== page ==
James Tissot’s watercolour reverses the perspective that is the norm for images of the crucifixion. Rather than gazing upon Christ, and therefore standing in the position of the scoffers, or, at best, the bewildered apostles or the grief-crippled and faithful women, Tissot gives us Christ’s eyes; asks us to enter in to the experience of the Lord. In this aspect the image is suited to the illumination of the specific section of Psalm 22 in which the Psalmist looks upon his enemies encamped around him.
The bulls of Bashan (Psalm 22:12), mentioned also in Deuteronomy 32:14 and Amos 4:1, are often interpreted as a sign of the rich and powerful (e.g. see eighteenth-century commentaries by Matthew Henry and Charles Wesley). The reason is that bulls from Bashan were especially fat and strong (Craigie 1983: 200). Proverbs 28:15 compares wicked rulers to lions and the term dog was used throughout the Hebrew Bible to refer to those of low social standing or to someone contemptible (e.g. 2 Kings 8:13; 2 Samuel 9:8).
All of these human types are in evidence in the various individuals assembled at the foot of the cross. Also present in Tissot’s composition are the women mentioned in Matthew 27, a lone figure who is likely to be the Apostle John, and, front and centre, the mother of the Lord.
The reversal of perspective does not allow us to gaze on the one who has been pierced hand and foot, who is wracked with thirst, and whose bones are out of joint. All we see of the body of Christ are his feet. We are instead asked to consider all these indignities not as a spectacle we contemplate but as our own experiences. If we look with Christ’s eyes, then we must contemplate the wounds with Christ’s body: that is, as if our body were his, as if it is we ourselves who are crucified. As such, this painting completes the theological picture, for while we are the mockers, we are also crucified with Christ (Galatians 2:20). This is the same unity of perspective to which the Psalm invites us: that we may also feel ourselves, with the Psalmist, dried up and laid in the dust of death.
Craigie, Peter C. 1983. Psalms 1–50, Word Biblical Commentary, 19 (Waco: Word Books)
Henry, Matthew.  2009. Matthew Henry’s Commentary on the Whole Bible (Peabody: Hendrickson)
Wesley, John. 1765. Explanatory Notes on the Old Testament (Bristol: William Pine)
22My God, my God, why hast thou forsaken me?
Why art thou so far from helping me, from the words of my groaning?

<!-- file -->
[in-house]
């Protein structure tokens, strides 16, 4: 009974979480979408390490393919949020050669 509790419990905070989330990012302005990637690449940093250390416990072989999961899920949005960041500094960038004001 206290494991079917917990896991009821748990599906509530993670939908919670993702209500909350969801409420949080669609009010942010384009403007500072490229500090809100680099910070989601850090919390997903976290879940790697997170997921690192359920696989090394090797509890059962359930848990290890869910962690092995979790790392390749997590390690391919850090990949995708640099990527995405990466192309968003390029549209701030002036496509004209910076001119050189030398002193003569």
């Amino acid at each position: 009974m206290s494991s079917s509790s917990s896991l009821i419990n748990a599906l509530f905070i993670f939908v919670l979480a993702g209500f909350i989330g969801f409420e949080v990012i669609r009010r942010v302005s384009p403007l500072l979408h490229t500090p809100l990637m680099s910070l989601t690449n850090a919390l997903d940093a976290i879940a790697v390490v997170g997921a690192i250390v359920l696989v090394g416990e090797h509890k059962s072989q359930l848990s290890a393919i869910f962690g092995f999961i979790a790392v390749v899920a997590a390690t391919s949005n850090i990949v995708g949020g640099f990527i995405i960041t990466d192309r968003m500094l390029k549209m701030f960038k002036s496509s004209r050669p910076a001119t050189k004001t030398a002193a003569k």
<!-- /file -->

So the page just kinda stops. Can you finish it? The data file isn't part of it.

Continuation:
2O my God, I cry by day, but thou dost not answer;
and by night, but find no rest.
3Yet thou art holy,
enthroned on the praises of Israel.
4In thee our fathers trusted;
they trusted, and thou didst deliver them.
5To thee they cried, and were saved;
in thee they trusted, and were not disappointed.
6But I am a worm, and no man;
scorned by men, and despised by the people.
7All who see me mock at me,
they make mouths at me, they wag their heads;
8“He committed his cause to the Lord; let him deliver him,
let him rescue him, for he delights in him!”
9Yet thou art he who took me from the womb;
thou didst keep me safe upon my mother’s breasts.
10Upon thee was I cast from my birth,
and since my mother bore me thou hast been my God.
11Be not far from me,
for trouble is near
and there is none to help.
12Many bulls encompass me,
strong bulls of Bashan surround me;
13they open wide their mouths at me,
like a ravening and roaring lion.
14I am poured out like water,
and all my bones are out of joint;
my heart is like wax,
it is melted within my breast;
15my strength is dried up like a potsherd,
and my tongue cleaves to my jaws;
thou dost lay me in the dust of death.
16Yea, dogs are round about me;
a company of evildoers encircle me;
they have pierced my hands and feet—
17I can count all my bones—
they stare and gloat over me;
18they divide my garments among them,
and for my raiment they cast lots.
19But thou, O Lord, be not far off!
O thou my help, hasten to my aid!
20Deliver my soul from the sword,
my life from the power of the dog!
21Save me from the mouth of the lion,
my afflicted soul from the horns of the wild oxen!
22I will tell of thy name to my brethren;
in the midst of the congregation I will praise thee:
23You who fear the Lord, praise him!
all you sons of Jacob, glorify him,
and stand in awe of him, all you sons of Israel!
24For he has not despised or abhorred
the affliction of the afflicted;
and he has not hid his face from him,
but has heard, when he cried to him.
25From thee comes my praise in the great congregation;
my vows I will pay before those who fear him.
26The afflicted shall eat and be satisfied;
those who seek him shall praise the Lord!
May your hearts live for ever!
27All the ends of the earth shall remember
and turn to the Lord;
and all the families of the nations
shall worship before him.
28For dominion belongs to the Lord,
and he rules over the nations.
29Yea, to him shall all the proud of the earth bow down;
before him shall bow all who go down to the dust,
and he who cannot keep himself alive.
30Posterity shall serve him;
men shall tell of the Lord to the coming generation,
31and proclaim his deliverance to a people yet unborn,
that he has wrought it.